The Chinese communist regime recently released a white paper about “rule of law” for the Internet, openly stating its intentions to export its “experience” in internet totalitarianism to other countries.
Experts point out that the Chinese Communist Party’s (CCP’s) white paper indicates that Chinese authorities are able to fully control the Internet using modern technology and that its control model has in fact already spread to the wider world.
The regime’s State Council Information Office issued the white paper titled “China’s Internet Rule of Law Construction in the New Era” on March 16. It stated that the regime would “strengthen international exchanges and cooperation on the internet rule of law” and “share experiences and practices” with other countries. The nearly 18,000-word long white paper was released in eight languages.
The spokesperson of the State Council Information Office stated that the regime’s “internet rule of law” includes the “integrated promotion of online legislation, online law enforcement, online judiciary, online law popularization, and online legal education.”
Pushing Internet Totalitarianism
Lai Chung-chiang, the convener of the Taiwan Economic and Democratic United think tank and a practicing lawyer, told The Epoch Times on March 16 that the CCP’s totalitarian digital empire incorporates every move of the people into the scope of the government’s network supervision.
“They monitor people’s every move through various monitors, facial recognition, digital health codes, and security codes. This is like the acme of the totalitarian state described by George Orwell in his novels [1984 and Animal Farm].”
The CCP’s white paper states that the CCP’s internet management involves the participation of multiple parties, including the government, enterprises, social organizations, and netizens.
Lai said the white paper shows that the CCP still focuses on internal control; that is, the monitoring of the Chinese people.
The document mentions that the publication of the white paper is “to give a comprehensive introduction to the construction of the rule of law on the internet in China, and to share the experience and practice with other countries.”
The white paper goes on to state that the CCP is willing to work with the international community to “jointly promote the process of rule of law in global internet governance.”
Meanwhile, the regime’s state media mouthpiece Xinhua News Agency released CCP leader Xi Jinping’s speech titled “CCP in Dialogue with World Political Parties High-level Meeting” on March 15.
Wang He, a China observer and Epoch Times contributor, told The Epoch Times on March 16 that the CCP has always been exporting totalitarianism on the internet to other countries.
“There are two main parts [of its strategy],” he said. “One is to export cyber dictatorship to the world through the regime’s economic-political project the ‘Belt and Road Initiative’; the other is to conduct network surveillance, theft, and cyber espionage on the United States, the West, and the whole world through cyber warfare, and launch some covert cyber wars.”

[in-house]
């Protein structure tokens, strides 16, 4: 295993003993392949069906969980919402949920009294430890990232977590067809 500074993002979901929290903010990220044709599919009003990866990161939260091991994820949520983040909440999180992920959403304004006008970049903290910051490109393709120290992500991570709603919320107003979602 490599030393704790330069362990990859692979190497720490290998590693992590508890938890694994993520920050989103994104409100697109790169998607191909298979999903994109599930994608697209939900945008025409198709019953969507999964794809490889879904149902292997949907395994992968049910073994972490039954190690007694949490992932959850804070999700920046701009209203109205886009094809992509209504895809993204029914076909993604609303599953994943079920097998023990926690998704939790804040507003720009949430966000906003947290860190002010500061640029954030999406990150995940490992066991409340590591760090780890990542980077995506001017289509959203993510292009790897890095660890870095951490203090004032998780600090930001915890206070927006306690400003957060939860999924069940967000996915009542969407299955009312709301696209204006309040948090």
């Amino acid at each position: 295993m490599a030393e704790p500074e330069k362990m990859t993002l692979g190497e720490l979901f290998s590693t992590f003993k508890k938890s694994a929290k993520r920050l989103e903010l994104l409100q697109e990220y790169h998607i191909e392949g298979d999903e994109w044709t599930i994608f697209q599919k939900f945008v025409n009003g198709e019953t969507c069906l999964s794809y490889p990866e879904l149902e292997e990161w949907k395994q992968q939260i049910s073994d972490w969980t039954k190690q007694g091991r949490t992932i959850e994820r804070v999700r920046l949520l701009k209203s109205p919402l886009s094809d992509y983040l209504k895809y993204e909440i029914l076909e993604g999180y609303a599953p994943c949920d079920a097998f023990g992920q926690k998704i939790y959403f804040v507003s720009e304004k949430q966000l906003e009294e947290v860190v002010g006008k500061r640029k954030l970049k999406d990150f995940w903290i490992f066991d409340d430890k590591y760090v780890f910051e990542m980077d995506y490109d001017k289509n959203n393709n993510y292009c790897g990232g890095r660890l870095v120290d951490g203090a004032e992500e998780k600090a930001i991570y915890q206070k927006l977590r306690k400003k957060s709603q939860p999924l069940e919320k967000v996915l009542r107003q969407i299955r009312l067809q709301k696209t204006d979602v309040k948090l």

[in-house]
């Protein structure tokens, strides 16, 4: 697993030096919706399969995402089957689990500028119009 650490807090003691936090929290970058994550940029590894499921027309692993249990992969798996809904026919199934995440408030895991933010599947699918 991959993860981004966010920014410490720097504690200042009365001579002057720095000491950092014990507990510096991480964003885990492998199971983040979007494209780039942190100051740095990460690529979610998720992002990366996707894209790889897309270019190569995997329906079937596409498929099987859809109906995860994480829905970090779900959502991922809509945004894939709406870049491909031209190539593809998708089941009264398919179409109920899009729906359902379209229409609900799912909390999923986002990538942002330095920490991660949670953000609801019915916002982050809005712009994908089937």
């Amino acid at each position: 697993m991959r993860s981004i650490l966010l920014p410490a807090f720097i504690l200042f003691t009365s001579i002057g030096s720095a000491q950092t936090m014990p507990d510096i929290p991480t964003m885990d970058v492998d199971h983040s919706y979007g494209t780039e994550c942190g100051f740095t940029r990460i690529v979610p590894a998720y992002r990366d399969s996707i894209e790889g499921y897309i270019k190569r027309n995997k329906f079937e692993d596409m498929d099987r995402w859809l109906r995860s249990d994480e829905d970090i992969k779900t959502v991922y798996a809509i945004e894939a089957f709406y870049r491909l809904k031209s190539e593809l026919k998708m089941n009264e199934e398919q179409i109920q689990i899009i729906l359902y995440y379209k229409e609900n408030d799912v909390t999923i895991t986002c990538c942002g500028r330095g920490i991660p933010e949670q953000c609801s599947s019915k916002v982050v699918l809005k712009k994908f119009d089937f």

Lawyer Lai added, “China [the CCP] uses its huge population to form a cyber army, including robots of course, to carry out cognitive wars and digital attacks on countries, including Taiwan. It’s been doing it for years.”
Cybersecurity firm CrowdStrike released its annual Global Threat Report in early March, stating that in 2022, hacker organizations related to the CCP significantly increased their cyber espionage activities, attacking almost all 39 industry sectors in 20 geographic regions around the world.
A woman walks past the headquarters of ByteDance, the parent company of video sharing app TikTok, in Beijing, China, on Sept. 16, 2020. (Greg Baker/AFP via Getty Images)
Lin Zongnan, a professor at the Department of Electrical Engineering and Telecommunications Engineering Research Institute of the National Taiwan University who specializes in network communications, told The Epoch Times on March 16, “The CCP is now using technology companies that work in both military and civilian fields, such as Huawei, TikTok, etc., not only to completely suppress people’s voice in China, control everyone’s [information] consumption, etc., but also to extend this control model to the whole world. The CCP has already exported mass surveillance technologies and mechanisms to some authoritarian countries.”
Wang pointed out that the biggest problem with the Internet in China is the absence of internet human rights.
“The CCP only talks about the internet sovereignty, not the internet civil rights,” Wang said. “The CCP has integrated three high-tech surveillance systems into one, including surveillance on individual movement, financial surveillance, and surveillance of online speech and actions.”
The internet freedom report released by U.S. government-funded think-tank Freedom House in October 2022 pointed out that China has been identified as the country with the worst internet environment in the world for the eighth year.
Lin said, “The CCP is only using the righteous words to whitewash its control over the people. This internet white paper is for strengthening its control of the internet.”
Ning Haiphong and Luo Ya contributed to this report.